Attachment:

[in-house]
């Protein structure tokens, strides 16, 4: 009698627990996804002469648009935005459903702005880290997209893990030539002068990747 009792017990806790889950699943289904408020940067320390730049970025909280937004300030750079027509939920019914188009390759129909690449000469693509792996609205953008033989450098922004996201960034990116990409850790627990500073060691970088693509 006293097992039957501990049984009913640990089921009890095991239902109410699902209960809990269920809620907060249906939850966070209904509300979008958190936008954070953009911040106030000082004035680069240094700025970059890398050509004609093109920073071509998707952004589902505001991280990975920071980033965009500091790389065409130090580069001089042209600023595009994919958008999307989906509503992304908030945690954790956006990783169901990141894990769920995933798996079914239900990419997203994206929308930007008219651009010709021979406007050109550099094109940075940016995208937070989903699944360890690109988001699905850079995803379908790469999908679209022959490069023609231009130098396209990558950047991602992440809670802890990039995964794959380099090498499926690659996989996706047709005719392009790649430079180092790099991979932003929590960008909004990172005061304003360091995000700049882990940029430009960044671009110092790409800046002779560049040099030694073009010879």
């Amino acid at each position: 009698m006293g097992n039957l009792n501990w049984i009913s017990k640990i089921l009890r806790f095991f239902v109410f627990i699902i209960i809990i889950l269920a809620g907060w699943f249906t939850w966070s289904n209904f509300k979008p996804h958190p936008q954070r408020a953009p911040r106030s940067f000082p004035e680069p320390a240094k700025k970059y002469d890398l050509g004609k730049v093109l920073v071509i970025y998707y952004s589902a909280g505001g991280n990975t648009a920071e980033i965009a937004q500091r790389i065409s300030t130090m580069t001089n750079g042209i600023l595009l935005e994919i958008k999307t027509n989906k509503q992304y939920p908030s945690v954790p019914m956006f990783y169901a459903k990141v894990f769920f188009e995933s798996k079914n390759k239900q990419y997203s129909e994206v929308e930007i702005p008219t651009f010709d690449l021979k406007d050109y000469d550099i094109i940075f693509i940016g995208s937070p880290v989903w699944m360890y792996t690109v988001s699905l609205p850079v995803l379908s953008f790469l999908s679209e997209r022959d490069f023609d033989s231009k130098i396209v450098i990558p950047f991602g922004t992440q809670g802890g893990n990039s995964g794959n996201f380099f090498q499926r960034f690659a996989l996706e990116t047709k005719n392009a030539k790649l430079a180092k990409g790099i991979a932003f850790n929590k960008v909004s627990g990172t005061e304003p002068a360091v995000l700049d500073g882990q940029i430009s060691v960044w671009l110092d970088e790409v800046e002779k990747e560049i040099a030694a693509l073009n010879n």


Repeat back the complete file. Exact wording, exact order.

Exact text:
[in-house]
């Protein structure tokens, strides 16, 4: 009698627990996804002469648009935005459903702005880290997209893990030539002068990747 009792017990806790889950699943289904408020940067320390730049970025909280937004300030750079027509939920019914188009390759129909690449000469693509792996609205953008033989450098922004996201960034990116990409850790627990500073060691970088693509 006293097992039957501990049984009913640990089921009890095991239902109410699902209960809990269920809620907060249906939850966070209904509300979008958190936008954070953009911040106030000082004035680069240094700025970059890398050509004609093109920073071509998707952004589902505001991280990975920071980033965009500091790389065409130090580069001089042209600023595009994919958008999307989906509503992304908030945690954790956006990783169901990141894990769920995933798996079914239900990419997203994206929308930007008219651009010709021979406007050109550099094109940075940016995208937070989903699944360890690109988001699905850079995803379908790469999908679209022959490069023609231009130098396209990558950047991602992440809670802890990039995964794959380099090498499926690659996989996706047709005719392009790649430079180092790099991979932003929590960008909004990172005061304003360091995000700049882990940029430009960044671009110092790409800046002779560049040099030694073009010879």
């Amino acid at each position: 009698m006293g097992n039957l009792n501990w049984i009913s017990k640990i089921l009890r806790f095991f239902v109410f627990i699902i209960i809990i889950l269920a809620g907060w699943f249906t939850w966070s289904n209904f509300k979008p996804h958190p936008q954070r408020a953009p911040r106030s940067f000082p004035e680069p320390a240094k700025k970059y002469d890398l050509g004609k730049v093109l920073v071509i970025y998707y952004s589902a909280g505001g991280n990975t648009a920071e980033i965009a937004q500091r790389i065409s300030t130090m580069t001089n750079g042209i600023l595009l935005e994919i958008k999307t027509n989906k509503q992304y939920p908030s945690v954790p019914m956006f990783y169901a459903k990141v894990f769920f188009e995933s798996k079914n390759k239900q990419y997203s129909e994206v929308e930007i702005p008219t651009f010709d690449l021979k406007d050109y000469d550099i094109i940075f693509i940016g995208s937070p880290v989903w699944m360890y792996t690109v988001s699905l609205p850079v995803l379908s953008f790469l999908s679209e997209r022959d490069f023609d033989s231009k130098i396209v450098i990558p950047f991602g922004t992440q809670g802890g893990n990039s995964g794959n996201f380099f090498q499926r960034f690659a996989l996706e990116t047709k005719n392009a030539k790649l430079a180092k990409g790099i991979a932003f850790n929590k960008v909004s627990g990172t005061e304003p002068a360091v995000l700049d500073g882990q940029i430009s060691v960044w671009l110092d970088e790409v800046e002779k990747e560049i040099a030694a693509l073009n010879n």